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Phishing campaign targets Coinbase wallet holders


As the crypto world continues to sustain a barrage of hacking attacks, social engineering scammers have been using subtler methods to get their hands on digital currency.

The phishing campaign detected by threat analyst PIXM bypasses the two-factor authentication used to safeguard wallet holders, hoodwinking them into giving up their cybersecurity credentials with a fake email sent by cyber con artists.

“The attacks we’ve observed start with the delivery of a spoofed email, resembling Coinbase,” said PIXM. “The email prompts the user to log in for a variety of reasons, each with a sense of urgency. It is either to confirm a transaction, or that the user's account has been ‘locked’ due to suspicious activity.”

Screenshot of phishing email 'alert' sent to account holders
Image shared by the Coinbase Blog, sampling the opening salvo from cyber con artists pretending to be agents from the digital currency platform.

Of course, this urgency is aimed at pressuring the victim into acting hastily instead of checking the bogus email more thoroughly to spot the ruse, handing over their credentials including two-factor authentication tokens.

Those who resist the social engineering tactic are better placed to pick up on the telltale signs of a con, for instance in the email address used by the sender.

“If you receive an email from Coinbase, it will always have “coinbase.com” in the sender's address,” said PIXM, adding that the authentic provider uses either [email protected] or [email protected] in all of its correspondence.

Agile and stealthy

PIXM observed that the attackers behind this campaign operate in a swift, agile manner, against what it believes are carefully selected targets, taking down bogus domains shortly after using them to lure victims.

“The domains employed in the attacks we’ve observed don't appear to be in use for more than a few hours each,” said PIXM. “The domains are spun up – typically with local host website deployment tools – used in a targeted phishing attempt, and then taken down.”

It added: “This indicates the domains are used in relatively targeted attacks. Based on the domain deployment lifecycle, it is likely that the Coinbase phishing pages are deployed to a live URL, phishing emails targeting specific account holders are sent, the threat actor waits for credentials and two-factor authentication tokens to be entered, and then the site is taken down.”

This quick takedown means the attacks are much harder to track, because it makes archive material of the phishing pages hard for cybersecurity analysts to come by.

“The short-lived nature of these phishing pages makes archival of the contents rare, as these sites are taken down long before they are indexed by search engines,” said PIXM. “This introduces challenges with performing forensics on the landing pages as well, as they are removed typically well before they are reported to vendors as malicious.”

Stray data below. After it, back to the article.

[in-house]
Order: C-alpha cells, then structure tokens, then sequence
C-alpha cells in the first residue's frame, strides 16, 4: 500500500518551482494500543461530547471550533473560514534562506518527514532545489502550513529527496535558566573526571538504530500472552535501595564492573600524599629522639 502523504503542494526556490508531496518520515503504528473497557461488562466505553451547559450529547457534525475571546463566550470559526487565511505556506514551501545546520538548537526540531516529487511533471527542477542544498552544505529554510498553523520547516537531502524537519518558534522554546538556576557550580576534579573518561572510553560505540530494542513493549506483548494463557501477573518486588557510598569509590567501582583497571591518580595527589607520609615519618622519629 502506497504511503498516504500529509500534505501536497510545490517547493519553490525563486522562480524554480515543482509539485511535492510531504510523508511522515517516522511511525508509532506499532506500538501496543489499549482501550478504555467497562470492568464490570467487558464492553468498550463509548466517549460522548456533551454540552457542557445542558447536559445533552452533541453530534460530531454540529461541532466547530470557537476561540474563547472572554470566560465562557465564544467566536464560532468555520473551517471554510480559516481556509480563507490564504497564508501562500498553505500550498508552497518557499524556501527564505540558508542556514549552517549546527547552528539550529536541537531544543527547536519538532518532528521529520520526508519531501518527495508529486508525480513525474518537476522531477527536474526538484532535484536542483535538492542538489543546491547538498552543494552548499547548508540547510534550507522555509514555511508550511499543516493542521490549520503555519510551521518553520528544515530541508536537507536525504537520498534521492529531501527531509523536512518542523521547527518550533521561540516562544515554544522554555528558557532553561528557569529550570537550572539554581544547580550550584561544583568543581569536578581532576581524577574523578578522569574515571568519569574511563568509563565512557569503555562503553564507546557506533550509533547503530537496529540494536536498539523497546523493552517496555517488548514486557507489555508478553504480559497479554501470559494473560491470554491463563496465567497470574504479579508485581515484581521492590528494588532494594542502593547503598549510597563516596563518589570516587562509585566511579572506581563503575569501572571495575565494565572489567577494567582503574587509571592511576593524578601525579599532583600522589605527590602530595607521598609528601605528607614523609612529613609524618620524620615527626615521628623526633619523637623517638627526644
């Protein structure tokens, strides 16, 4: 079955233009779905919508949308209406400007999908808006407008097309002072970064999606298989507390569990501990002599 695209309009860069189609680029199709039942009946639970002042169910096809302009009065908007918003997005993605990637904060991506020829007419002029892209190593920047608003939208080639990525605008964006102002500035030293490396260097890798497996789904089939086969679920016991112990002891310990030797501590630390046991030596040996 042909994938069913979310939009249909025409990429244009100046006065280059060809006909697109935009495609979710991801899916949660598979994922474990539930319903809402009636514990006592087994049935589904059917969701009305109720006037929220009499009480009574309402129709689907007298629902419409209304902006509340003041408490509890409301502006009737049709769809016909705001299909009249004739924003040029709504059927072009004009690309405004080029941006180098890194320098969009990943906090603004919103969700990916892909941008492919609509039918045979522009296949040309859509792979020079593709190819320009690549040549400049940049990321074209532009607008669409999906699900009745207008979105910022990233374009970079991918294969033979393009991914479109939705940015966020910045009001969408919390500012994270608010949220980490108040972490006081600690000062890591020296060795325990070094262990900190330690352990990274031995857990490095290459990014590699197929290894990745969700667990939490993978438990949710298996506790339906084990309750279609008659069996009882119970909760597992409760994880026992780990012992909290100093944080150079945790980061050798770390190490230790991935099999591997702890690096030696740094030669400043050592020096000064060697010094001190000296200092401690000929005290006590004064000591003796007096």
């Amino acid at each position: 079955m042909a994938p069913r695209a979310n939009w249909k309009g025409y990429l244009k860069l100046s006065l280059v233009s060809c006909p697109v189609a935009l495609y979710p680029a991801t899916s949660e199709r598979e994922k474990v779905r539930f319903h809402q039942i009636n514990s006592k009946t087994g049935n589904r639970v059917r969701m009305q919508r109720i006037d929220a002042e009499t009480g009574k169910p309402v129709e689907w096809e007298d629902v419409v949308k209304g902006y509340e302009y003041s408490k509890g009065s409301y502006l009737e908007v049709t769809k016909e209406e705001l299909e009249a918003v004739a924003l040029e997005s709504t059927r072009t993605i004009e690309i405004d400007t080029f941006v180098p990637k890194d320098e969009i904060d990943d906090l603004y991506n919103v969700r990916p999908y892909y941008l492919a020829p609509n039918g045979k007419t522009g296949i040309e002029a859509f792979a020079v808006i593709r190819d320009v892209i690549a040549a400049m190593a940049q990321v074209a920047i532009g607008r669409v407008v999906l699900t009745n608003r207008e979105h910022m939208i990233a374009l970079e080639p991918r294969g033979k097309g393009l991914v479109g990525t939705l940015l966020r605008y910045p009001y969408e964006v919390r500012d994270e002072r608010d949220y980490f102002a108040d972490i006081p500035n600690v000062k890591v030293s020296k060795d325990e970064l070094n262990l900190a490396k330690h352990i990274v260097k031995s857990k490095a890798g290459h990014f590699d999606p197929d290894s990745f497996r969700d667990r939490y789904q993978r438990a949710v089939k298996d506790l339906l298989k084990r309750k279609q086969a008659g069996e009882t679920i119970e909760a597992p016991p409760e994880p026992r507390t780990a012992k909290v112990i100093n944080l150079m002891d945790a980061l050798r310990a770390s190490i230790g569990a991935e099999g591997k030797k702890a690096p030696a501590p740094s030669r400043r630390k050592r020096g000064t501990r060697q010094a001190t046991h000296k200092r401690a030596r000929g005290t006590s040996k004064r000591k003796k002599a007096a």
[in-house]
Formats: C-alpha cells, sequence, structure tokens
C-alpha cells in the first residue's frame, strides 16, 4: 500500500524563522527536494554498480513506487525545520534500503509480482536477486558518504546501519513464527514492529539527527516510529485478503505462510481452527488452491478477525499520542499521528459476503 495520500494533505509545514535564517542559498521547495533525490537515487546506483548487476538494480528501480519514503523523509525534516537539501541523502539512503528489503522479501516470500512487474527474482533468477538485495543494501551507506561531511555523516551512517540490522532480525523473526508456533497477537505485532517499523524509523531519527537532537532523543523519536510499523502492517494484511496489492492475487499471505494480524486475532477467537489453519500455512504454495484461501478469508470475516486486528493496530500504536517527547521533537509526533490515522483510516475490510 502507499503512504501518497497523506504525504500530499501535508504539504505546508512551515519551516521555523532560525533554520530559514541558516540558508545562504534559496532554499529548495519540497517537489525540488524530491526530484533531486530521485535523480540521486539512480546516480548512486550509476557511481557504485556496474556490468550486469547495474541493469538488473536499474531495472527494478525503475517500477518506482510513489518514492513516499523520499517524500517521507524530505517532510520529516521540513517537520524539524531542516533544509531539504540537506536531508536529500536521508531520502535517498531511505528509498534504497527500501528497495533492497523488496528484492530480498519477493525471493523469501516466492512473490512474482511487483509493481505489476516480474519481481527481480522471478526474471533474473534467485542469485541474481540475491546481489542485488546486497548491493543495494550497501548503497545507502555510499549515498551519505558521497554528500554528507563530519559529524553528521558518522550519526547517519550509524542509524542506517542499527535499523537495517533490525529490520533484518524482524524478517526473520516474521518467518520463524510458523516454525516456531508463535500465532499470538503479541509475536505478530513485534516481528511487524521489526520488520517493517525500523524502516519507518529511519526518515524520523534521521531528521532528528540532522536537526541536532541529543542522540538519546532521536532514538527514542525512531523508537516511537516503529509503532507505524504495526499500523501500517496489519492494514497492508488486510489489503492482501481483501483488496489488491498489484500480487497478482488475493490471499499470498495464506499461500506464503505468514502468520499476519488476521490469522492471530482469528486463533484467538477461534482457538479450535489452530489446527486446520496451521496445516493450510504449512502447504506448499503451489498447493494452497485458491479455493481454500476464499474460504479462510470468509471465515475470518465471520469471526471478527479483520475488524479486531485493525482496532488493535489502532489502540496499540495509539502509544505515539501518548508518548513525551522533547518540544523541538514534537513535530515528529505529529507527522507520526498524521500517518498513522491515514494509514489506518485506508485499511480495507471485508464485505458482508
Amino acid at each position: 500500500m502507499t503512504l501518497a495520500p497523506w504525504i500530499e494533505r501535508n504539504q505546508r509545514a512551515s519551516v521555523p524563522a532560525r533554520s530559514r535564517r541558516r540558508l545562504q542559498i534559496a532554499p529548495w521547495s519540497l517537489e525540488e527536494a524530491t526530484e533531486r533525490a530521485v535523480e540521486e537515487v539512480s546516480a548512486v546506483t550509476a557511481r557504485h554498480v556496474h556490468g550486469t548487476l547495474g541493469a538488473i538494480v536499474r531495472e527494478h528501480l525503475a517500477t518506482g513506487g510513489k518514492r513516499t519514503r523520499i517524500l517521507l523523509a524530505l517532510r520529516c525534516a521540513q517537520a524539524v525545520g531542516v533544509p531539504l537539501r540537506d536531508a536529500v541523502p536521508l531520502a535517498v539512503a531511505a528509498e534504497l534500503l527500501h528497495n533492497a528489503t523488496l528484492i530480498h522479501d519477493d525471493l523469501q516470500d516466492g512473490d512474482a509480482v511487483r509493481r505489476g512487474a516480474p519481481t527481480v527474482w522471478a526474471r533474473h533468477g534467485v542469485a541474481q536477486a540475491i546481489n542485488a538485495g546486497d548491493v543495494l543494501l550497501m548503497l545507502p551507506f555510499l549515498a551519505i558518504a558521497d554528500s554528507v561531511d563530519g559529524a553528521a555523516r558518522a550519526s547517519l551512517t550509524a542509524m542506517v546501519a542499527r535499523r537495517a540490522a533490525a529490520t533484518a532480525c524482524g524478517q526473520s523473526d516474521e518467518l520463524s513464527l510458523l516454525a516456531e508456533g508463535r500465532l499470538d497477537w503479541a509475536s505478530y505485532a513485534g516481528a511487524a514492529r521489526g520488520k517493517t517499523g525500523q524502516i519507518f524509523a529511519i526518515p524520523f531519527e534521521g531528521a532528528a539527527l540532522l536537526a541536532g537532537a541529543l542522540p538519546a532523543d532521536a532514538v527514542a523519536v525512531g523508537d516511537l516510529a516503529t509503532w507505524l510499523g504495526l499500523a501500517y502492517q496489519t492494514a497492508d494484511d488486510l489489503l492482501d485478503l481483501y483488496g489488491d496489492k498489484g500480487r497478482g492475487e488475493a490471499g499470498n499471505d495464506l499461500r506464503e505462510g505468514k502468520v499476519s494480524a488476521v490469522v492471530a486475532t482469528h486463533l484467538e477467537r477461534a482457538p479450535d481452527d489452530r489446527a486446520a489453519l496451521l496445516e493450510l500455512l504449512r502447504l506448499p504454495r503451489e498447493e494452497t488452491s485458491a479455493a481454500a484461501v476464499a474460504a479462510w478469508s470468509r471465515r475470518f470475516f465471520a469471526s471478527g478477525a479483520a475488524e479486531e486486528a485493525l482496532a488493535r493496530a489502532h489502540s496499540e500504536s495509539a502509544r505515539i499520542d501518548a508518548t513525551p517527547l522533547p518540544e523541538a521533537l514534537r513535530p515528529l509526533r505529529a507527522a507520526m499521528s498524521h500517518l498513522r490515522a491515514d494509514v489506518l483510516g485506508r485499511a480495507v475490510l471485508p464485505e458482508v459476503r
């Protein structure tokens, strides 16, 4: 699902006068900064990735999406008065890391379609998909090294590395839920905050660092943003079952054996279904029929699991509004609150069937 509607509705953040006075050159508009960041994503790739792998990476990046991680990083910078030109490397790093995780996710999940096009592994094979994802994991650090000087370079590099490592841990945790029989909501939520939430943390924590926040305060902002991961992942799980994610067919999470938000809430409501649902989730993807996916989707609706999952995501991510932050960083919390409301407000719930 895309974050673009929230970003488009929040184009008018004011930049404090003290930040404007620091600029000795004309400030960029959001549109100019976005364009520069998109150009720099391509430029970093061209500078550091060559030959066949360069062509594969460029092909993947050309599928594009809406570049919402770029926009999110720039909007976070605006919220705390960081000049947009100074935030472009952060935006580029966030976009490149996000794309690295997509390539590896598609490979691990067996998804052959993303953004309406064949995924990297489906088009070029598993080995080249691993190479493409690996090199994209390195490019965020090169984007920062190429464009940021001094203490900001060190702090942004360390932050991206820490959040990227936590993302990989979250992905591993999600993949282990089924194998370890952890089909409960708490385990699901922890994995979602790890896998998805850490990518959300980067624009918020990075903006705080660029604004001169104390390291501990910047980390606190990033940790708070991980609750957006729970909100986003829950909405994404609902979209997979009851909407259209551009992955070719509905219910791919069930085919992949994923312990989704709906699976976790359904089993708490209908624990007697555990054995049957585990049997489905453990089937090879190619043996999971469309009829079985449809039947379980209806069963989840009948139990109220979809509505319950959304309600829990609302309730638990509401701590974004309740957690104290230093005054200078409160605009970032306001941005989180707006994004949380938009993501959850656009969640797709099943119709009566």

Another obfuscation tactic spotted by PIXM involves what it called “browser or IP context awareness,” which allows the threat actors to anticipate the web location their targets are connecting from. They then created an access control list on the phishing page “to restrict connections to only be allowed from the IP, range, or region of their intended target.”

“This is another technique to obfuscate forensics of the phishing pages,” said PIXM. “Even if one of these pages was detected or reported within the few-hour window that the site is live, a researcher would need to spoof the restrictions placed on the page to be able to access the site.”

Follow-up attack

The attackers are far from done after stealing Coinbase users’ account credentials, PIXM warns. Following up on their initial success, they will then use spoofed chats to cajole panicking account holders into giving up even more vital data that can be turned against them.

“For good measure, after successfully harvesting their target's login information and two-factor pin, the attacker will now collect more information from them manually,” said PIXM. “The phishing pages will display a message that you are locked out, and need to resolve it with Customer Support.”

Cyber crook posing as customer service online via chat
Fake chat shared by PIXM in which scammers pose as Coinbase customer support to extract more data from the victim.

A chat box then appears in the corner of the victim’s device screen, enticing them to engage with an impostor posing as a Coinbase customer service official and give up “additional personal information related to your account, including phone number, address, email, and estimated account balance.”

PIXM added: “This will help [the crooks] should they have difficulty accessing the target’s account on their system. This also enabled the attacker to be live chatting with the victim to keep them engaged and distracted while draining their funds.”

Victim of own success

Coinbase is a publicly traded exchange platform for digital currencies such as bitcoin and ether that PIXM says has garnered nearly 90 million users since being set up in 2012 and is “arguably the most mainstream cryptocurrency exchange used globally.”

But that success has come at a price, and since its inception Coinbase has “been increasingly targeted by scammers, fraudsters, and cybercriminals.” PIXM believes this is partly because of Coinbase’s mainstream user base, which “is assumed to cover an audience of casual, generally non-technical, crypto investors.”

The cybersecurity analyst is warning Coinbase account holders not to click directly on any links sent to their email inboxes, no matter how authentic they might look.

“If you are prompted to authenticate, open a new browser tab or window, manually navigate to coinbase.com, and access your account through their standard login portal,” it said.


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